Evaluation of Utah’s .05 BAC Per Se Law

On December 30, 2018, Utah became the first State to lower their legal driving limit from .08 to .05 g/dL. This research report is an evaluation of the impacts of this lower limit.

Detecting Change in Community Traffic Safety Attitudes

Historically, evaluations of community traffic safety programs have collected data using nonprobability intercept surveys rather than more rigorous probability surveys, or they used secondary data instead of primary data collection of any kind. However, it is not always feasible to use probability sampling when collecting data based on operational complexity, statistical complexity, cost, and timing constraints. This report may help build on basic statistics knowledge of community traffic safety program evaluators by highlighting sound practices for using nonprobability sampling methods and secondary data sources using opt-in online panel surveys with quota sampling and intercept surveys with quota sampling.

Older Driver Performance Across Six Naturalistic Studies

This study aggregated and analyzed naturalistic data from six NHTSA-sponsored studies to determine the extent older drivers’ scores on clinical measures were associated with ability to control their vehicles, including traffic control devices and maintaining proper lane position. Researchers also examined the association between the clinical measures and indices of driving exposure (total mileage and total driving time, exposure to high-speed and limited-access roadways, and other situations). Analyses of NHTSA on-road performance and naturalistic driving data explored whether participants with poorer driving skills were more likely to limit their overall driving (time or miles), avoid difficult conditions, or otherwise self-regulate. Researchers used the SHRP2 Naturalistic Driving Study, yielded findings suggesting significant differences in driver responses in crash and near-crash events tied to measures of both cognitive and physical function.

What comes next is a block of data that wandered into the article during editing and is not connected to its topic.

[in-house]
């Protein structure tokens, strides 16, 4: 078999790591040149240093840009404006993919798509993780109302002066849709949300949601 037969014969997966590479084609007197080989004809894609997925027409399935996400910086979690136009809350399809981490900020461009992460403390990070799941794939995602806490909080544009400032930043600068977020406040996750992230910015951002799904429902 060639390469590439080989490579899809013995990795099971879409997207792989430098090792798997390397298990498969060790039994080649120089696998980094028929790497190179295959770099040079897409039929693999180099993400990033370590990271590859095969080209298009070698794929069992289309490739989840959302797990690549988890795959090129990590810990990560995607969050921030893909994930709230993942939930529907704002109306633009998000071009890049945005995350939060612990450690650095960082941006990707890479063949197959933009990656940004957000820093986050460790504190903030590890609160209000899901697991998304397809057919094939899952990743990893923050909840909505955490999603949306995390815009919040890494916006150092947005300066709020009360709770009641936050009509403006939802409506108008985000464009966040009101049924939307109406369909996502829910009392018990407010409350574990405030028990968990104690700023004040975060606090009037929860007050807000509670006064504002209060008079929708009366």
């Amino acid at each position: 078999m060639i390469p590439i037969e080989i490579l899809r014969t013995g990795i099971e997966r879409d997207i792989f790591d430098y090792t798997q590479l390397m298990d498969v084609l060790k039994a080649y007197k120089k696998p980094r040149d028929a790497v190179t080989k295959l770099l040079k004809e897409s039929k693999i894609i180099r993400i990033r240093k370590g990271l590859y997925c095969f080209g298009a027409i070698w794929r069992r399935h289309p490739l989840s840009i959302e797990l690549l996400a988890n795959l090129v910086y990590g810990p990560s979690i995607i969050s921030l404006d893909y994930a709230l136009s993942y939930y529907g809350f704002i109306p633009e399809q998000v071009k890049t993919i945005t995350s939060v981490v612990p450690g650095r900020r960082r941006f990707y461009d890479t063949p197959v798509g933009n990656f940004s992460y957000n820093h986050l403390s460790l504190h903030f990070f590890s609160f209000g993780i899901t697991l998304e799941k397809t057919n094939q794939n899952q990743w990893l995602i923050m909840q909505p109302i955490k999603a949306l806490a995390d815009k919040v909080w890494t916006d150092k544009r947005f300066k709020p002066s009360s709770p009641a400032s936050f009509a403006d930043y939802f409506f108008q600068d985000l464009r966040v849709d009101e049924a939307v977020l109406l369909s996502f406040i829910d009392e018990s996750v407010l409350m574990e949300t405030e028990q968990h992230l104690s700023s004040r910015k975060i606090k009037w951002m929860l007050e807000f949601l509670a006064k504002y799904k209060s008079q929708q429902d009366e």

Continuation of Research on Traffic Safety During the COVID-19 Public Health Emergency: January - June 2021, Research Note

After the declaration of the COVID-19 public health emergency in March 2020, American driving patterns and behaviors changed significantly. Of drivers who remained on the roads, some engaged in riskier behavior -- speeding, failure to wear seat belts, driving under the influence of alcohol or other drugs. Data showed average speeds increased 20 miles per hour or more, higher than the posted speed limit, and an estimated 11 percent increase in speeding-related fatalities. Other data suggested fewer people in crashes used their seat belts. Earlier research reports showed changes in the prevalence of alcohol and other drugs during the pandemic among seriously or fatally injured road users at different phases of the pandemic.

Exploring the Relationship between Entry-Level Motorcycle Rider Training and Motorcycle Crashes

Research on entry-level motorcycle rider training has not supported the effectiveness or ineffectiveness of training and the relationship between entry-level motorcycle rider training and motorcyclist safety has not been thoroughly explored. This study explored the relationship between entry-level motorcyclist training and safety-related outcomes: (1) Do crash characteristics like collision type, contributing factors, etc., differ between trained and untrained riders? (2) Is there a difference in rider behavior (speed, impairment, or aggressive driving) between trained and untrained riders? (3) What types of citations were issued to trained and untrained riders operating motorcycles or passenger vehicles? (4) Do crash injury severity and type differ between trained and untrained riders? To address these questions, analysis of public records linking motorcyclists’ training to crash data, citation data, and hospital records was carried out using Maryland’s Crash Outcome Data Evaluation System.

Activity Level, Performance, and Exposure Among Older Drivers

This project explored the relationship between the fitness of older people – operationalized through multiple measures of physical activity level and cognitive status – and their driving performance and exposure. While higher physical activity levels generally were associated with better road test performance, in all cases relationships were very weak, accounting for less than 3% of the variance in the performance evaluations.